Design Principles

Several design principles and patterns have guided the design and implementation of the ICWS APIs. These principles are discussed here.

This topic contains the following sections:


Subscriptions in ICWS provide a way for applications to be informed when changes to the Interaction Center system take place. Applications first express interest in a subscription by calling the PUT method on the desired subscription resource. Each subscription resource has an associated message that will be sent to the client application via the messaging channel. This associated message is documented in the "Response" section of the subscription resource documentation. Once interest in a subscription has been established, messages will begin to be delivered through the messaging channel. Subscriptions can be stopped by calling the DELETE method on the subscription resource.

Messaging Channel

The messaging channel is provided by the GET /icws/{sessionId}/messaging/messages method. Client applications should periodically poll this resource to obtain the messages. When the messages are retrieved by the client application, ICWS will remove them from the queue and begin queuing new messages.


All messages are complex types that derive from a single message type. For more on derived types, see Derived Complex Types. Messages can be differentiated by the special __type (with two underscore characters) property which is a constant value that matches the __type value in the documentation for each message.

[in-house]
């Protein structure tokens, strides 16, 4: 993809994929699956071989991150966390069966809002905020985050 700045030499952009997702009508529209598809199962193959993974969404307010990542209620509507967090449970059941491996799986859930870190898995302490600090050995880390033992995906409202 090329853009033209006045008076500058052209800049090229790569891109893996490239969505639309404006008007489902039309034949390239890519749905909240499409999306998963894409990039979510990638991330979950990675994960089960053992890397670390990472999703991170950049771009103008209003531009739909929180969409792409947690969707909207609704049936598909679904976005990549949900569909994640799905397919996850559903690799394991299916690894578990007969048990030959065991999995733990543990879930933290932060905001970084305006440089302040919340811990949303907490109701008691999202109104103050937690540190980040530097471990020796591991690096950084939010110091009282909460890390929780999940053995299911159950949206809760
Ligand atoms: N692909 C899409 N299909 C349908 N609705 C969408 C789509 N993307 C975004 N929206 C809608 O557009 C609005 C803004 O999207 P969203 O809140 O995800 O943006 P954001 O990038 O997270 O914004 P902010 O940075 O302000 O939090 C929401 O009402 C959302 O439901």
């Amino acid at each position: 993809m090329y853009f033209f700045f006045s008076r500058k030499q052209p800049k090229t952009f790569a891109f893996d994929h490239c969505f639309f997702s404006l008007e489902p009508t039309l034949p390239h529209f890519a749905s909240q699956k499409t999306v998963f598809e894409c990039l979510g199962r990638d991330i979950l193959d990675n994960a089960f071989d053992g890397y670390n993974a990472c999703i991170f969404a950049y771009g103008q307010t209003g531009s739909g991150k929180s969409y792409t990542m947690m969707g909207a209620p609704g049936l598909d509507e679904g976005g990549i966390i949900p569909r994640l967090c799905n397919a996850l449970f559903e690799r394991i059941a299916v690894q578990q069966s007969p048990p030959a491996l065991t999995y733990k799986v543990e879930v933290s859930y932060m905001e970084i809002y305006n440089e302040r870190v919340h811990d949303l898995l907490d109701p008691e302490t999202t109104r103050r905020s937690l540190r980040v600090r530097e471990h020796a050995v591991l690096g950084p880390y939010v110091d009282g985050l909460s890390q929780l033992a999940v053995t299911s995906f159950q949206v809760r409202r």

Messages also have an isDelta property which indicates whether or not the message is an update to information the client has already received or if the information in the message should replace all previously received information. When a subscription is started, the first message will be sent with "isDelta": false to indicate the message is providing the initial data. Subsequent messages will usually be sent with "isDelta": true and will only provide the differences from the previous state that was communicated to the client. If ICWS determines that it is better to resend the entire state instead of calculating and sending a difference, the message will be sent with "isDelta": false and clients are expected to clear all cached data and replace it with the information provided in the message.

Status Codes

Each API in ICWS describes the status codes that should be expected when using that API. The status codes that have a consistent meaning across all APIs are listed below with descriptions of their meanings.

400 - Bad Request
The 400 status code indicates the client issued an invalid request. This includes malformed requests, requests with data that does not match business logic rules, and other validation errors. The response body will include the details about why the request was rejected.